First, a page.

Pronghorn are notoriously difficult to get close to in western Nebraska. They are naturally skittish and always on high alert for predators. Most people in Scotts Bluff County will see them racing in the fields away from anyone trying to catch a glimpse of the majestic animals.
At Custer State Park, pronghorn wander freely as there is little worry of their natural predators – coyotes, bobcats, and golden eagles – preying on them. Cars are always a danger, but they seem carefree as they run across the open land.
Pronghorns are diurnal and are active between dawn and dusk. They live for about 10 years. Some linger and let you get within 20-30 feet of them.
The pronghorn we see wandering the Great Plains is the only surviving member of its scientific family, Antilocapridae, in North America. It’s scientific name is Anilocaprae americana and translates to “American goat-antelope,” but it is not an antelope.
Antilocapridae originally consisted as two subfamilies – Antilocaprinae and the Merycodontinae. The latter was extinct by the end of the Miocene era while the former adapted to become the pronghorn, or Antelopcapra americana, we know of today.
A pronghorn’s black, branched horns are their most distinguishing mark, unique to the Antilocapridae family. Males and females have horns, but females have stunted or underdeveloped horns. Male horns reach 11.8-19.7 inches in length while female horns are typically 2.9-3.9 inches. Male horns resemble a lyre in shape and curve inward, pointing toward the back of the pronghorn. Females have straight horns. It takes about three years for the horns to develop.
While male and female pronghorn are between four and five feet in length and 32-41 inches high, males weigh 88-143 pounds while females weigh 75-106 pounds.
Males also have black marks on their faces that run from below their eyes and extending to their nose.
Their large eyes, which protrude from their heads provide excellent 300-degree arc of vision. Any movement can be detected without the need to move their head or their eyes. Their eyes are the largest in relation to their bodies among all hoofed animals in North America, allowing them to see moving object much easier than a stationary one. Long, black eyelashes protect the pronghorn’s eyes from the sun.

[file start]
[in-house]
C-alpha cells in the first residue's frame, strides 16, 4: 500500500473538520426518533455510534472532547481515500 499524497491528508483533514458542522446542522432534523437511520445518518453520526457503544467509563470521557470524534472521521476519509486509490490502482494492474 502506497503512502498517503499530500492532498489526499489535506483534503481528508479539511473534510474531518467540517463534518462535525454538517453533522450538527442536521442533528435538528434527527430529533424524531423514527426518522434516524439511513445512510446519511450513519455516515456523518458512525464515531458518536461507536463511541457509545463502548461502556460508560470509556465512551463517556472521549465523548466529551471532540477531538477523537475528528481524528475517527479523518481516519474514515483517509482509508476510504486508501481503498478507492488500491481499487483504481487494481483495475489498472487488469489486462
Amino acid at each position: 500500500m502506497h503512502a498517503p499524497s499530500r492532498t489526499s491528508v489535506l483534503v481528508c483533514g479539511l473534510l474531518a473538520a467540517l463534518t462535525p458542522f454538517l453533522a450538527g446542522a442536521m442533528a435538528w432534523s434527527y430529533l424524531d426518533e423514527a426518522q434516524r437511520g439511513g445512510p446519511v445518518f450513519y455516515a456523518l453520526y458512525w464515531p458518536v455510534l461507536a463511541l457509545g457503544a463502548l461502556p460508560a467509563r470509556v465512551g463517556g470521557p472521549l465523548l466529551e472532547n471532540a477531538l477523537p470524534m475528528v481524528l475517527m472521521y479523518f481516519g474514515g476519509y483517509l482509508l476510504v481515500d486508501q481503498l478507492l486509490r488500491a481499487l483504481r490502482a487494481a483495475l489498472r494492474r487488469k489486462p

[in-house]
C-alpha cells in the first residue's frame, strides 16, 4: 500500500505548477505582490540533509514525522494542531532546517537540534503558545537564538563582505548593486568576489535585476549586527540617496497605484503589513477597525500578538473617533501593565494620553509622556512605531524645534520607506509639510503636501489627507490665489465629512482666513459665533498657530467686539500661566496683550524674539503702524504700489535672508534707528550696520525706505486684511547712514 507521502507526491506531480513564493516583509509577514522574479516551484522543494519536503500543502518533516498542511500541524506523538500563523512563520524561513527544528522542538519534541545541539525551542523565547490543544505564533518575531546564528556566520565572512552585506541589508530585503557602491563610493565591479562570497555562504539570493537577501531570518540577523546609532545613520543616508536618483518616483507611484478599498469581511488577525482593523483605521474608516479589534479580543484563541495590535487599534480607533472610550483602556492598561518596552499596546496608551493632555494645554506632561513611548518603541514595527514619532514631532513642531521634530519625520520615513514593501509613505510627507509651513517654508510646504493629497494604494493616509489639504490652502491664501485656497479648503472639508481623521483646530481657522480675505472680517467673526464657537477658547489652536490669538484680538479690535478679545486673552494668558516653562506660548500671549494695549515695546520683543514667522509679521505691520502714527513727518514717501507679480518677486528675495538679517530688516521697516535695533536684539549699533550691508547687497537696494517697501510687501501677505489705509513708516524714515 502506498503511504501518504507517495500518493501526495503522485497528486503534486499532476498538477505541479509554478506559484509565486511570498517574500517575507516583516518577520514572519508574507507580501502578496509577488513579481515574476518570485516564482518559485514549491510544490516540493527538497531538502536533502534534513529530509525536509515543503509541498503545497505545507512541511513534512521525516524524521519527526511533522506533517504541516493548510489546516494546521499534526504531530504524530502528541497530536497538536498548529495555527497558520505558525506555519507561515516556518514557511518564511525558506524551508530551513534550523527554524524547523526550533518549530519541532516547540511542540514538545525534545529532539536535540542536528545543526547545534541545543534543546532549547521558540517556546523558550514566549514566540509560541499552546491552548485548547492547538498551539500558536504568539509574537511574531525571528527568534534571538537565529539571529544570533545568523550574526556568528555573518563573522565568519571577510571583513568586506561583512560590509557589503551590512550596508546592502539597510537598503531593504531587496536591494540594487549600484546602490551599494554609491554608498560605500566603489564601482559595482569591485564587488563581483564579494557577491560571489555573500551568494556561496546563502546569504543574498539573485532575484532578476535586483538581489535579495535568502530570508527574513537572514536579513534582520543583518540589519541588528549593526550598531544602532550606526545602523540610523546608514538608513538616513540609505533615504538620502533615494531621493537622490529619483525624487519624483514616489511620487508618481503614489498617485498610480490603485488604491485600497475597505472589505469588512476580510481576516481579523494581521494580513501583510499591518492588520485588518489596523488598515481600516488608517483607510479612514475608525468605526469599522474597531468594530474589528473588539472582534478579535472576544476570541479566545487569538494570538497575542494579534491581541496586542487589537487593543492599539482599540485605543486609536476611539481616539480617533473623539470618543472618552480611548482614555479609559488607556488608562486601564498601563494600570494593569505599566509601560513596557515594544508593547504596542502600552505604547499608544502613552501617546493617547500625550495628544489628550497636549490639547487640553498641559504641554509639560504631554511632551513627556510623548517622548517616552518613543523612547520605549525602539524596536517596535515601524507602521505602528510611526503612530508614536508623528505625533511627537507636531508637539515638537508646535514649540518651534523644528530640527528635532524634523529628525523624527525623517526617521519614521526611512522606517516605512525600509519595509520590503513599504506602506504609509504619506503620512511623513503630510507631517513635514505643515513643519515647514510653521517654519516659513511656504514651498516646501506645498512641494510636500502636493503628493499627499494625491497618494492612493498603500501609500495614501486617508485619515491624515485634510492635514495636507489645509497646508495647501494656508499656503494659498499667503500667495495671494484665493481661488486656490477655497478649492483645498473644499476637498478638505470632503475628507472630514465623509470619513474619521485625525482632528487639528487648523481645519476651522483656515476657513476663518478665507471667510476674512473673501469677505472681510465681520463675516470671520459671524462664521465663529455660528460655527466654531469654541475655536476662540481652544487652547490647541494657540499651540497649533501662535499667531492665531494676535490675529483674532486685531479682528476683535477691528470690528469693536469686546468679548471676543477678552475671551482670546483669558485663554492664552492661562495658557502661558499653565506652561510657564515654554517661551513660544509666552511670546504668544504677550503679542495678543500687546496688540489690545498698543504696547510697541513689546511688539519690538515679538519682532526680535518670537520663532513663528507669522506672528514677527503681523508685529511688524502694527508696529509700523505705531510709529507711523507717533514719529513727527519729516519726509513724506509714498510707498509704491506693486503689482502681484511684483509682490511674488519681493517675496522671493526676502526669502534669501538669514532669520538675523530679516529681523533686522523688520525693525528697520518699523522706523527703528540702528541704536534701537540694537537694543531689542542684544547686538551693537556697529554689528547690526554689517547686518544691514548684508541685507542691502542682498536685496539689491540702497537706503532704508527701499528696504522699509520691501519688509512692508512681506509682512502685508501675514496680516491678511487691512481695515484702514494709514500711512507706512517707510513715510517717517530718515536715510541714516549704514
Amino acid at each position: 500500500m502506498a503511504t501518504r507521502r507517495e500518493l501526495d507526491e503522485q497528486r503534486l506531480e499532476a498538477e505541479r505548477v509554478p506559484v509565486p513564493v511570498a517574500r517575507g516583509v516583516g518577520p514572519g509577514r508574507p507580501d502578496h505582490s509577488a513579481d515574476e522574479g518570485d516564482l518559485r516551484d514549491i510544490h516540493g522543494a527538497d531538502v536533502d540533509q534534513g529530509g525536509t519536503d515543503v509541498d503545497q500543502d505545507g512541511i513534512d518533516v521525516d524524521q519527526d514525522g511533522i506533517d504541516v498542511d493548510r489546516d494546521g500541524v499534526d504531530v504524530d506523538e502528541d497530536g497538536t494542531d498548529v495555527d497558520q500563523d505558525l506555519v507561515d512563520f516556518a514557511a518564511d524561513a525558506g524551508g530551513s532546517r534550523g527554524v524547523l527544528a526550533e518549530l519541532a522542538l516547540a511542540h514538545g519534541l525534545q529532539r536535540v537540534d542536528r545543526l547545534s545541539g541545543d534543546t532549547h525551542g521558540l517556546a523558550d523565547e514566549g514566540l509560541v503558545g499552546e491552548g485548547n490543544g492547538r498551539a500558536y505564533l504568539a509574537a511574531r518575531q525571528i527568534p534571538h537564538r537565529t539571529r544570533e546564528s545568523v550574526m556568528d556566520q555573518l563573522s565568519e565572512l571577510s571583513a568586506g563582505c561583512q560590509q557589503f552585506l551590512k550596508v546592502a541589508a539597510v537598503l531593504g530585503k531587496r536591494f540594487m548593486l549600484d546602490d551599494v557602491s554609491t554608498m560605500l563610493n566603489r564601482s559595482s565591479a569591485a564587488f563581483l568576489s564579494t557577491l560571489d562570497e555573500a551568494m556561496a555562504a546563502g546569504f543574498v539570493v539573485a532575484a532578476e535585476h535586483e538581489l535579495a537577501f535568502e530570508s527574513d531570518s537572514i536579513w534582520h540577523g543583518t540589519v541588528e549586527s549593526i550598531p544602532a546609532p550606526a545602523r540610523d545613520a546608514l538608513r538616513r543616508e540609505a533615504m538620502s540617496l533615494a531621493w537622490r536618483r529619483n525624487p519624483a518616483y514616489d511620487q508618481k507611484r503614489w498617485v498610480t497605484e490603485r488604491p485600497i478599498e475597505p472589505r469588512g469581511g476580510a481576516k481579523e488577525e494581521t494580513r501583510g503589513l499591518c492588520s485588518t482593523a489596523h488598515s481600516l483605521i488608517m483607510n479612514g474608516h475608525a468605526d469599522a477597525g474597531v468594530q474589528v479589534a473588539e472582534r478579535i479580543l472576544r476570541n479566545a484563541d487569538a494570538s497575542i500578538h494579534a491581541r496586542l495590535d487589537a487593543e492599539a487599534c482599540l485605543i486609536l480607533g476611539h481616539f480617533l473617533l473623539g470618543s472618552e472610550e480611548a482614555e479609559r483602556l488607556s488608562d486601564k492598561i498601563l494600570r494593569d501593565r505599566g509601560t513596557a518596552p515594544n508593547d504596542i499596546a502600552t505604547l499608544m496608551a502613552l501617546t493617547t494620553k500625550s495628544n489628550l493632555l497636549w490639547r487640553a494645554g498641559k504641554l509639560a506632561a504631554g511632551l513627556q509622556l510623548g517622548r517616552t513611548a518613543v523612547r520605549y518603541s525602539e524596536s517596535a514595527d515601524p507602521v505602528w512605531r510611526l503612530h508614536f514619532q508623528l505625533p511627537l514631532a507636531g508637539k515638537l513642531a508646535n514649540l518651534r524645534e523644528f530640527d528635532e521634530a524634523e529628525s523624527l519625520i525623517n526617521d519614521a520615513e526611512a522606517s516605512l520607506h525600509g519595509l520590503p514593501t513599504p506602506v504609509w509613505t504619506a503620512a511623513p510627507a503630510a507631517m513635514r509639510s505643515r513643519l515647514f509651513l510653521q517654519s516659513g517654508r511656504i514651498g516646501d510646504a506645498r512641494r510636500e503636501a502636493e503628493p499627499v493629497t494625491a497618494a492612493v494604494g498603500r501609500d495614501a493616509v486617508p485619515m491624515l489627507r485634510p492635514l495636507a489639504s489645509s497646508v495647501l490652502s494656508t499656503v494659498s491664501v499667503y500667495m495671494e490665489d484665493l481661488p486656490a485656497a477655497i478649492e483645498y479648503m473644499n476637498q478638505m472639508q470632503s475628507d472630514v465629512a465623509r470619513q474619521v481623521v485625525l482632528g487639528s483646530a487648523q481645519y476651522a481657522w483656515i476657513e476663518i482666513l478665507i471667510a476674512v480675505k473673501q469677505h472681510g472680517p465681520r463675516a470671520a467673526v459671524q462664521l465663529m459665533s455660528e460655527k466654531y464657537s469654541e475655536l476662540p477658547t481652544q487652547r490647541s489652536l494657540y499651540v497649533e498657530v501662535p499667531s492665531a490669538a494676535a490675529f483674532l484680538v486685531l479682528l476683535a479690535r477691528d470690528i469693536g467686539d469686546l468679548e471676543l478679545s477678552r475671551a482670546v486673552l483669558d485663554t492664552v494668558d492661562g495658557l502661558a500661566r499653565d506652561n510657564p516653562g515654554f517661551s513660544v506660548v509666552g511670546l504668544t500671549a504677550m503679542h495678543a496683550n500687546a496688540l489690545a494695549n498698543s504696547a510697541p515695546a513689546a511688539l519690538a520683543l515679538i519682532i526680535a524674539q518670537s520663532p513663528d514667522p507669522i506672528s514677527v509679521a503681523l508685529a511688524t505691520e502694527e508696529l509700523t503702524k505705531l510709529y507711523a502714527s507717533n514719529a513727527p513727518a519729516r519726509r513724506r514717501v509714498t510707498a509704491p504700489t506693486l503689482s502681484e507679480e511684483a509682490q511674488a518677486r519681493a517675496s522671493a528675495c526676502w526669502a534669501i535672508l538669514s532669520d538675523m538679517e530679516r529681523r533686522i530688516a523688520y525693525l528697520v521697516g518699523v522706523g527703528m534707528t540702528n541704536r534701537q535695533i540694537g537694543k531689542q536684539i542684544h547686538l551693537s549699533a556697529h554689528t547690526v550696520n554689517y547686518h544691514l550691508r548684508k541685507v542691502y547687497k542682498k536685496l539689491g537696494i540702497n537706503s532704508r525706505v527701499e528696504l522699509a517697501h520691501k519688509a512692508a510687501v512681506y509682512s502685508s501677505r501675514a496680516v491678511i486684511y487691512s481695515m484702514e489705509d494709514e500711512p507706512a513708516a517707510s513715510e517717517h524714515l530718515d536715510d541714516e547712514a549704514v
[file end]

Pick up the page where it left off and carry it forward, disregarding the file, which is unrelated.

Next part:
Pronghorns are reddish or light tan on their upper bodies and exterior part of their legs with white running along the belly, chest, interior part of their legs, lower jaw, cheeks, and sides. Two broad, white patches extend around the throat area. The white on their rears can be “stuck up” when the pronghorn is scared, a signal to other pronghorn danger is nearby.
Pronghorns are the fastest running land animal in North America and second fastest in the world, behind the cheetah. They can inhale oxygen quickly due to their large tracheae, lungs, and heart, allowing them to run at speeds up to 57 miles per hour, slower than the cheetah, but able to keep their high speeds for longer periods of time.
The pronghorn’s light bone structure and long limbs contribute to its ability to run well. An evolutionary adaptation of cartilaginous padding on their hooves protect them from rocks and uneven ground, minimizing shock to their bodies as the run across the prairie. When running, pronghorn also rely on another evolutionary advantage – an oil-secreting gland in their hooves.
More than 35 million pronghorn once roamed the land. Habitat loss and hunting decimated their numbers. Conservation practices enacted in the 20th century helped increase their numbers and between 500,000 and 1 million individuals survive today. While Anilocaprae americana are classified as “least concern,” A. a. sonoriensis, A. a. peninsularis, A. a. mexicana are still endangered as only a few hundred surviving.
The main threats to their survival continue to be habitat loss, vegetation destruction, livestock grazing, and hunting.